texture2D(texture, ranged(gl_TexCoord[0].st - texcoordOffset * vec2(0.0, 1.0))) * k2;
	gl_FragColor = avgValue / (k0 + 4.0 * k1 + 4.0 * k2);

The speed of work immediately increased by 2 - 2.5 times. There is room for optimizations. Using gprof , we find a few more bottlenecks.

But still, the most unpleasant bottleneck is the magic numbers in the code, because of which you have to reassemble the project every time you change the settings. Transferring all the settings to the json config is quite simple, but the result is worth it.

Figure 5. Reorganization of the environment by similar populations

Figure 6. Slow colony growth

Behavior programming

At the moment, the bacterium cannot change its behavior. The actions array, which determines its actions, changes slightly only in the descendants of the bacterium, remaining constant throughout its life. In general, the behavior of the population is gradually changing, due to the evolutionary process - harmful mutations are cut off, useful ones accumulate. But the benefit here is a very relative concept.

For example, a bacterium is in the environment {FEROMON = -0.5, POISON = 0.2}, and its ideal environment is {FEROMON = 0.6, POISON = 0.6}. So, it is beneficial for her to produce both substances in a small amount in order to bring the environment closer to ideal. But she will not be able to stop, and after a while, continuing to synthesize poison and pheromone, she will move away from the ideal and destroy herself. What if you “teach the bacteria” to monitor the environment and make decisions?

It remains to decide how to do this. There is an idea of ​​an assembler-like language, whose instructions will make up the bacterial genocode. But in this case, many mutations will be needed to move from one useful program of action to another, and the vast majority of mutations will be fatal at all.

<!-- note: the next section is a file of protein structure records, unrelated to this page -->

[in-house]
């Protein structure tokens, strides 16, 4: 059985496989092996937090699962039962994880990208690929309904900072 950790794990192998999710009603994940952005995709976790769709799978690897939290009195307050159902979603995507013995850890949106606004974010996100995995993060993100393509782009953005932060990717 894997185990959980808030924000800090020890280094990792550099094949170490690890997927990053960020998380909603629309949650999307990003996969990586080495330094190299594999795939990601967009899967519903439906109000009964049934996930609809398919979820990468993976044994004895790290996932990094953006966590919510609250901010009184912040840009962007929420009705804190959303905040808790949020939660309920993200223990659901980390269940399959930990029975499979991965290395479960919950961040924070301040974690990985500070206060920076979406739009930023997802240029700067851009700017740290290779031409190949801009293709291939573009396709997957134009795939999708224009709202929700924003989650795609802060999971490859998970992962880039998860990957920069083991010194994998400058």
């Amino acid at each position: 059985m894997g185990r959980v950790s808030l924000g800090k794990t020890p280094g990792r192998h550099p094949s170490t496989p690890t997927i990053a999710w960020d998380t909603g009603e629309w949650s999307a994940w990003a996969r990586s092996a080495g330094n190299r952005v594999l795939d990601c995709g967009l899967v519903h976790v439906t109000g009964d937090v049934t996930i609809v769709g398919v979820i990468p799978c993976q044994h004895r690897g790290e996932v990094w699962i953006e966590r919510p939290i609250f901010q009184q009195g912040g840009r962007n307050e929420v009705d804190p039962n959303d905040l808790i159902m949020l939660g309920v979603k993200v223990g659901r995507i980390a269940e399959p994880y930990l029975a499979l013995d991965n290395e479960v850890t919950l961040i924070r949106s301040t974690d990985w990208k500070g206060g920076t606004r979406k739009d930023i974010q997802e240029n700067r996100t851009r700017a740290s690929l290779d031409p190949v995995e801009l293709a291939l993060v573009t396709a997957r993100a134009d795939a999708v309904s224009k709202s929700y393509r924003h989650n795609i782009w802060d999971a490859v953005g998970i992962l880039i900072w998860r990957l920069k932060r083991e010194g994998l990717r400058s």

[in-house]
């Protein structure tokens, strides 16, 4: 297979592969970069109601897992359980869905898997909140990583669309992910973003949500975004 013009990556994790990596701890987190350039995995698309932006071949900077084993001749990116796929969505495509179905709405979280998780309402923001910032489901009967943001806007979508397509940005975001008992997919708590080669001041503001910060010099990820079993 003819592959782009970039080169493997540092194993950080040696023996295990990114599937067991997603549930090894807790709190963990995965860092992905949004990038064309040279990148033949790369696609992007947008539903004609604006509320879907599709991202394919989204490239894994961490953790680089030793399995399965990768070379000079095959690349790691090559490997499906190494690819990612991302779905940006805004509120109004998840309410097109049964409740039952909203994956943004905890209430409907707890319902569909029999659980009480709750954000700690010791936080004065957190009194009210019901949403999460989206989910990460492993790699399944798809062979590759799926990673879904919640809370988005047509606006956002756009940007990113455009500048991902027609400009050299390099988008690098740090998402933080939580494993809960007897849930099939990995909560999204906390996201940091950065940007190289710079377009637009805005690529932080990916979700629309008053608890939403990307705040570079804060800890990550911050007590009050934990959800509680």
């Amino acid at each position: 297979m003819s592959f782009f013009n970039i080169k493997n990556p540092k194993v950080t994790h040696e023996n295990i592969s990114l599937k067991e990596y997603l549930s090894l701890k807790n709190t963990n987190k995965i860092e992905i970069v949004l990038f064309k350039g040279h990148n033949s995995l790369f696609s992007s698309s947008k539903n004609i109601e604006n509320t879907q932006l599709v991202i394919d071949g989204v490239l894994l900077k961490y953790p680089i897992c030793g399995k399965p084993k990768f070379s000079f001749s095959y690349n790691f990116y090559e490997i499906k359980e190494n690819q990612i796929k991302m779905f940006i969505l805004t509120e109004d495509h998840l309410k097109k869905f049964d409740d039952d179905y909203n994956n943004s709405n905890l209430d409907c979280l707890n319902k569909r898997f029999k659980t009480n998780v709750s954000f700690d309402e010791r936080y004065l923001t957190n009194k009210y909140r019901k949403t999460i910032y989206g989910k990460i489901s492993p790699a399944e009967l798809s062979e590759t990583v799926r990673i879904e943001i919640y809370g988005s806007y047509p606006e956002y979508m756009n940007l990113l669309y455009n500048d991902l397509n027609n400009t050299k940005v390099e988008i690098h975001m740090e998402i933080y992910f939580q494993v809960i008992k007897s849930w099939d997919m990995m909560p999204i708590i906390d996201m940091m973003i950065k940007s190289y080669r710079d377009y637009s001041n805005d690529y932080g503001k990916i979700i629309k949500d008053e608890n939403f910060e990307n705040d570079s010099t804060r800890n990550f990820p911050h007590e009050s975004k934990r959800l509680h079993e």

Perhaps neural networks? I tried for each bacterium to make the brain from a small perceptron in 2 layers and several feedbacks. The weights of bonds when creating the first bacteria are random and mutate in their descendants. It turned out even worse than without a brain at all. I did not expect that this small experiment would bring positive results - I repent, I almost never worked with any kind of neural networks. I suppose that evolutionary selection was simply not able to leave the most adapted neural networks, because the environment around bacteria is too aggressive for a long life, and the neural networks at first were completely untrained and issue meaningless, or even harmful to the bacterium commands.

Soon a new idea came up - conditions. The condition in my case looks like this:
1 Receptor - which input data will affect the result: FOOD, FEROMON, POISON, SPEED, FAT, LIFE, FEROMON_RESIST, POISON_RESIST;
2 Conditional interval - the interval of receptor values ​​in which the condition will be considered true
3 Action - what exactly the condition affects: MOVE, ROTATE_LEFT, ROTATE_RIGHT, CREATE_FEROMON, CREATE_POISON
4 Operation - how the action will change when the condition is fulfilled: APPEND (is added to the action value “Force of influence”), DEDUCT (“force of influence” is subtracted from the value of the action), CLEAR (value of the action becomes equal to zero)
5 Force of influence is the number by which the action will change.

So, the condition:


Let us take the situation with the bacterium in the medium {-0.5, 0.2} and with the ideal medium {0.6, 0.6}. Such a set of conditions will provide her with the creation and maintenance of an ideal environment:


And such conditions will allow you to get food quite efficiently:

FOOD [0.0, 2.0] MOVE APPEND 1.0 // Двигаться, если пищи вокруг мало
FOOD [2.0, 10.0] MOVE CLEAR 0.0 // Остановиться, если пищи вокруг много